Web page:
Older Adults and Pets: Furry Friends with Amazing Benefits

Older Adults and Pets: Furry Friends with Amazing Benefits

When it comes to healthy aging, quite honestly, there’s a lot to do. You’re supposed to make sure to keep your body active and your brain engaged all while maintaining your social connections as well. Sure, the benefits to your overall well-being are worth the effort, but retirement is supposed to be a time with less responsibility on your plate, right? Well, it turns out that in senior living you can have your cake and eat it too, so to speak. Here’s how programs like our Vivid Life make keeping active, engaged, and connected easy and fun! 

Benefits of Healthy Aging 

Good things happen when you focus on healthy aging. In addition to feeling better overall, which in and of itself is a win, other benefits of keeping active, engaged, and connected include:  

  • Improved ability to do everyday things ​ 
  • Reduced impact of illness and chronic disease​ 
  • Enhanced mobility, flexibility, and balance
  • Improved sleep
  • Increased energy level
  • Reduced feelings of depression and stress
  • Increased feelings of happiness and self-confidence
  • Reduced risk of cognitive decline 
  • Increased mental adaptability and cognitive reserve 
  • Improved memory recall and problem-solving skills 
  • Improved concentration and attention to detail  

How Senior Living Can Help 

At home, particularly when living alone, it can be hard to stay as active, engaged, and connected as you’d like. From lack of opportunity to lack of motivation to lack of transportation to mobility challenges, and more, it’s tough, we get it! That’s why we created the Vivid Life program in our senior living communities. It’s composed of three parts: Vibrant Body, Vibrant Brain, and Vibrant Connections. Here’s what each entails:  

Vibrant Body We offer amenities such as a state-of-the-art fitness center, a pool, walking trails, gardening opportunities, and even a dog park to help you stay active. A sample of activities includes:  

  • Walking club – Daily walks at different outdoor locations using pedometers to measure steps. 
  • Yoga – At least once per week for gentle yoga, and once per week for mindful breathing. 
  • Fitness classes – At least two times per week using a variety of hand weights, resistance bands, and circuit-type exercises. 
  • Tai Chi – At least once per week with a live instructor. 
  • Non-traditional exercise – Dancing, gardening, etc. at least two times per week. 
  • Physical games and sports – Golf, putting, bowling, croquet, bocce, and ping pong available daily with organized events one to two times per week.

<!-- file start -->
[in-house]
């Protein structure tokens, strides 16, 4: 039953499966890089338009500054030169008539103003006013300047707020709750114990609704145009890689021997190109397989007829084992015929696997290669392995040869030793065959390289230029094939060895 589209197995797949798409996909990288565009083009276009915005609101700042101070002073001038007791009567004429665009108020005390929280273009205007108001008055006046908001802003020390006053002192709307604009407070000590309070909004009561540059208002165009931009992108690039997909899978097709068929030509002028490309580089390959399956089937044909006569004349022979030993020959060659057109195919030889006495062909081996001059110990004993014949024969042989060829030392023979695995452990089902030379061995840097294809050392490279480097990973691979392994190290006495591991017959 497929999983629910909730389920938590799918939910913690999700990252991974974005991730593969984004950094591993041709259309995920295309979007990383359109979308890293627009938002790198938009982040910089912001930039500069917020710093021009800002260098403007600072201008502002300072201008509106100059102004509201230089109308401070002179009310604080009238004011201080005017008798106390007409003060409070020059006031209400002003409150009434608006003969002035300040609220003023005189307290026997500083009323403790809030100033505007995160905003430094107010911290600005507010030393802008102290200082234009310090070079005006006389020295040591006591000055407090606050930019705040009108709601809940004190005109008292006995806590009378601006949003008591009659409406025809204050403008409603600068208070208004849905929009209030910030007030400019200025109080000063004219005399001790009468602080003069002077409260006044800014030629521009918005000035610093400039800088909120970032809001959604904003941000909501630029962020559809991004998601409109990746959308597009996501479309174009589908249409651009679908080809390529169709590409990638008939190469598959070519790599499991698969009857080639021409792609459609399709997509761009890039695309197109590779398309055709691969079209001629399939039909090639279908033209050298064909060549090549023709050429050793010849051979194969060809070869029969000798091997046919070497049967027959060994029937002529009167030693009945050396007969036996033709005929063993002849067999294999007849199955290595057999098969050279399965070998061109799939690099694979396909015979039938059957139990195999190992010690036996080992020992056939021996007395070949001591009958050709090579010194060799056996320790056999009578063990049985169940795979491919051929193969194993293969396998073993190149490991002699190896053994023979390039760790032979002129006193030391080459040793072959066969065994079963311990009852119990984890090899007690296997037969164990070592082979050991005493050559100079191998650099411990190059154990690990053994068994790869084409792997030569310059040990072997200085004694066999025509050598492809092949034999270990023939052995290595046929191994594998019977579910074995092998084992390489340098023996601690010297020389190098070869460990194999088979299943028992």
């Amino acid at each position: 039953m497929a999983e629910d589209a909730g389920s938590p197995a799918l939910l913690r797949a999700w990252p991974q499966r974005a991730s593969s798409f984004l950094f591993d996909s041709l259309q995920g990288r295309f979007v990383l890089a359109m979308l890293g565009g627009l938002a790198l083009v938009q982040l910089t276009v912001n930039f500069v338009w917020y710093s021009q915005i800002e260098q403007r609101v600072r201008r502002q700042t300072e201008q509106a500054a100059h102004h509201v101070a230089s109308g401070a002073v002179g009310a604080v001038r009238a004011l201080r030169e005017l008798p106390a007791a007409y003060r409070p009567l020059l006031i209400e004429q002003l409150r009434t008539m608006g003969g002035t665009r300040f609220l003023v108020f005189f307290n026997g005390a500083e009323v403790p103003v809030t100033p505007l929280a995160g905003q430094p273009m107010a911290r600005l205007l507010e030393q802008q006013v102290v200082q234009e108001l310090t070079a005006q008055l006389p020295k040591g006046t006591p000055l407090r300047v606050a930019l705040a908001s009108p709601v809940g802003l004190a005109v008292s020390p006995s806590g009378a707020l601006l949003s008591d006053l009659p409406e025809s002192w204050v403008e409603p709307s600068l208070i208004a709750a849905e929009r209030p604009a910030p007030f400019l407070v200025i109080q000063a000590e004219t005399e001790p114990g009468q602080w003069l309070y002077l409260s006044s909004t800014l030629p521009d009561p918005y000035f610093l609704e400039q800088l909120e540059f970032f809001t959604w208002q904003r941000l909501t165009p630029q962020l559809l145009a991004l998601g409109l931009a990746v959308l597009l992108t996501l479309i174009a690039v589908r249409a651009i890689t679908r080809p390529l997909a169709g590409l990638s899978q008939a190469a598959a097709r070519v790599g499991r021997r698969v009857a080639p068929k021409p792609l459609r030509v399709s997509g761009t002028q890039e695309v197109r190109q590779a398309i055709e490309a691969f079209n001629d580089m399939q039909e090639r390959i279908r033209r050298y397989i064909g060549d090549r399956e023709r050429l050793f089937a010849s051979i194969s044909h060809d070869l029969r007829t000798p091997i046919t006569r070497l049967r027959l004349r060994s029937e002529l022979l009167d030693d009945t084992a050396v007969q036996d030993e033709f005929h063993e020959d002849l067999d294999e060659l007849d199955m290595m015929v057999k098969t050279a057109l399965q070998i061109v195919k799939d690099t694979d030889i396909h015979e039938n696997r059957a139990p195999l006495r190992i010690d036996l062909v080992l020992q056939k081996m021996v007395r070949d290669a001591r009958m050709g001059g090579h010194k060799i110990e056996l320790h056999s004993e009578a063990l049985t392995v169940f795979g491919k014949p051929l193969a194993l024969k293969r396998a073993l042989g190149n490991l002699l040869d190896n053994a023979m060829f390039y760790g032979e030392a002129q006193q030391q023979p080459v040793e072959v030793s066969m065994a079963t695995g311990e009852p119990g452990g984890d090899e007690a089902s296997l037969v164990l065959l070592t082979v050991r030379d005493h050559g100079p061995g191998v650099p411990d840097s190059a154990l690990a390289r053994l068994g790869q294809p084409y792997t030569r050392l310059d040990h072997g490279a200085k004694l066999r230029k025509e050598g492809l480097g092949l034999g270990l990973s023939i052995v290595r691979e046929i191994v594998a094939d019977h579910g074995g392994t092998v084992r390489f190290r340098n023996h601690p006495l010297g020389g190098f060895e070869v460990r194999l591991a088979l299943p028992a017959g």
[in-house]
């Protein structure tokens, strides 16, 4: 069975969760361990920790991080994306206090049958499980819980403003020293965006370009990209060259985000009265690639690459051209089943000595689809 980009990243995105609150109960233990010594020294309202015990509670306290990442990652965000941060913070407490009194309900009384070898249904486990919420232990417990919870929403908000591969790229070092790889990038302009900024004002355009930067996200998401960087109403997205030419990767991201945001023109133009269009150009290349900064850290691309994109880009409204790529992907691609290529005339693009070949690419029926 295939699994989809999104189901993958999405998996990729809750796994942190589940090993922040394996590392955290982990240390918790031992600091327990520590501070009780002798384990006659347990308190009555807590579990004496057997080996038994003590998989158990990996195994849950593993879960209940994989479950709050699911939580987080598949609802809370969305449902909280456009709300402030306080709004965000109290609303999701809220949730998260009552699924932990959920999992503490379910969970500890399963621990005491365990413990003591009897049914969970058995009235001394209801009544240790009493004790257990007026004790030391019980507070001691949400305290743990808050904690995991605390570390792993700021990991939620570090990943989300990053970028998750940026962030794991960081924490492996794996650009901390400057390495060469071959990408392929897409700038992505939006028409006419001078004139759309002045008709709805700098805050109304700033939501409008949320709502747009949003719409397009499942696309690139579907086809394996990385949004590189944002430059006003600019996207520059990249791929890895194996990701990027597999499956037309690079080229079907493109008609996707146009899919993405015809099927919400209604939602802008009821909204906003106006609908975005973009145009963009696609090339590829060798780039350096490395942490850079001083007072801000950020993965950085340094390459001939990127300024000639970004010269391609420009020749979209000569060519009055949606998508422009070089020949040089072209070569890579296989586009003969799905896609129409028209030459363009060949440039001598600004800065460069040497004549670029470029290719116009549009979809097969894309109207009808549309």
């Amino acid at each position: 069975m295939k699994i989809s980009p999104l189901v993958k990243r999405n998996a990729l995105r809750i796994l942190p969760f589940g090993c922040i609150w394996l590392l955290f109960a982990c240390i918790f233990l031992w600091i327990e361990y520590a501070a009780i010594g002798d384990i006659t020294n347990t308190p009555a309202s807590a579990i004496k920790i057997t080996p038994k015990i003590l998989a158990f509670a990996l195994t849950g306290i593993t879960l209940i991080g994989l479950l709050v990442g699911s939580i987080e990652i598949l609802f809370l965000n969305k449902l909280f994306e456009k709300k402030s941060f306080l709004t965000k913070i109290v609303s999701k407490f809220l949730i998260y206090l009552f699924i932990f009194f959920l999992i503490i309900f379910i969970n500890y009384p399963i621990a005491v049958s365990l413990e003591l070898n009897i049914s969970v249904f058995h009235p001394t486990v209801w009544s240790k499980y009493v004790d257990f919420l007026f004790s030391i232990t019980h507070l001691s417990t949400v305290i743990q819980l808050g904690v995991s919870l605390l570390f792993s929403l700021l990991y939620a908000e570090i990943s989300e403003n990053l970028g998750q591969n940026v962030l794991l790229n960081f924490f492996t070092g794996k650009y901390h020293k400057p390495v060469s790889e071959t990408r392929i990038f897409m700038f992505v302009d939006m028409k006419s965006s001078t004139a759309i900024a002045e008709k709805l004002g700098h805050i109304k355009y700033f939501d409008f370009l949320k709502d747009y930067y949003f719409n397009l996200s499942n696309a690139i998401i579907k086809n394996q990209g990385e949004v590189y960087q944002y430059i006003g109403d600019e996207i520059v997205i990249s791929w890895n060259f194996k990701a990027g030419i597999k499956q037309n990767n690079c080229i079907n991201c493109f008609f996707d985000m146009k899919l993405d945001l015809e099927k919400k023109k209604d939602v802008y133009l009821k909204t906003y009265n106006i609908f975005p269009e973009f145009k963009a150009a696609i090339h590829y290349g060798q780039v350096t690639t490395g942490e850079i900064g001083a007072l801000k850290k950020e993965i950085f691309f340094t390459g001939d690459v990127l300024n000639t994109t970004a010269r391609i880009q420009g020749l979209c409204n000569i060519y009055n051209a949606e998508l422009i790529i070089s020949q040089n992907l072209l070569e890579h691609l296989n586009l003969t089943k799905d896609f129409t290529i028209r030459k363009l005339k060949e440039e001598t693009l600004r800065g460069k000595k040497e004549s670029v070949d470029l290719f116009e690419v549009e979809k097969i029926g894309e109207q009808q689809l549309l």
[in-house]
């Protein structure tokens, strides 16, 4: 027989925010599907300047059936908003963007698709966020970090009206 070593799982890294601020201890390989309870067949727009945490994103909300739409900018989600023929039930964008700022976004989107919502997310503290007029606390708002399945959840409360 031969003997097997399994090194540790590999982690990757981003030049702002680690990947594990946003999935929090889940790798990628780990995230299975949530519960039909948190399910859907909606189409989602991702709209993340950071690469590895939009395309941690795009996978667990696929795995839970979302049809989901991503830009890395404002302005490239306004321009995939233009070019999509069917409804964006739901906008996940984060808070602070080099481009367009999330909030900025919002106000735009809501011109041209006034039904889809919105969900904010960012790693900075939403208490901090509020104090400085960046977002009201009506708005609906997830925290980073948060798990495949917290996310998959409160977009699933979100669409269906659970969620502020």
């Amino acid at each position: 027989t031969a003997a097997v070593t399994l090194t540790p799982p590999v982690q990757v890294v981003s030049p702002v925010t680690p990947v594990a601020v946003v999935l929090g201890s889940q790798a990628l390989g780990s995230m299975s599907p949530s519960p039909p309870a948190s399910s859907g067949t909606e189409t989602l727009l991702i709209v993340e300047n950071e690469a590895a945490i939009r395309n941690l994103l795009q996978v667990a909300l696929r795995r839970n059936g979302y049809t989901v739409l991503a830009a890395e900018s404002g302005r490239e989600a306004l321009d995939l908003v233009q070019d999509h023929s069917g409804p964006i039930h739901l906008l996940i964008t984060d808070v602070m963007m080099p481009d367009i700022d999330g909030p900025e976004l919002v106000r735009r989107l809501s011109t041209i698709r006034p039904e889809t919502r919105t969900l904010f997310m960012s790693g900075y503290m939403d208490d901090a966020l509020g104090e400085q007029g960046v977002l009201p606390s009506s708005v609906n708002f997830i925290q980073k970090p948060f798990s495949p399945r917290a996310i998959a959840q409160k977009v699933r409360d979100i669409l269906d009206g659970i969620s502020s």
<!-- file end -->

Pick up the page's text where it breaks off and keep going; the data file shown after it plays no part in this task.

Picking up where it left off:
Vibrant Brain We offer monthly calendars filled with classes, events, creative arts, and enrichment opportunities to help keep you engaged. A sample of activities includes: 

  • Visiting lecture series – Twice per month with topics such as cultural, historical, local interest, career-oriented, etc. 
  • Creative art series – At least one per week with a theme that runs 3-6 weeks, such as poetry writing, storytelling, painting, digital photography, etc. 
  • Learning series – At least three times per month with an emphasis on learning something new such as foreign language, sign language, technology, hobbies, etc. 
  • Games – At least one time per week and may include poker, bridge, Scrabble, etc. 
  • Mindfulness – A meditation class once per week and gratitude discussion group twice monthly. 
  • Church service – At least once a week through visits by local churches. 
  • Stress reduction – At least once per month class that offers deep breathing exercises, nature walks, music appreciation, spa-type treatments, etc. 

 Vibrant Connections We offer resident-led clubs, social events, outings and volunteer opportunities for any interest to help you stay connected. A sample of activities includes: 

  • Outings – At least twice per month and may include going to concerts, art shows, museum visits, theatre productions, etc. 
  • Intergenerational programming – At least once per month and focuses on building relationships between young adults/children and residents. 
  • New resident welcome party – At least once per month to formally introduce all new residents, and includes ice breakers, social games, etc. to encourage connection. 
  • Philanthropic program – At least once per month provide residents the opportunity to give back to the community, such as volunteering for a local food bank or pet shelter. 
  • Resident-led clubs – May include game clubs, professional clubs, common interests, etc. that meet at least monthly.  

What’s more, it’s all right outside your door (or transportation is provided offsite) and all in a supportive environment with home maintenance, housekeeping, and restaurant-style dining freeing your time to make it even easier to stay active, engaged, and connected.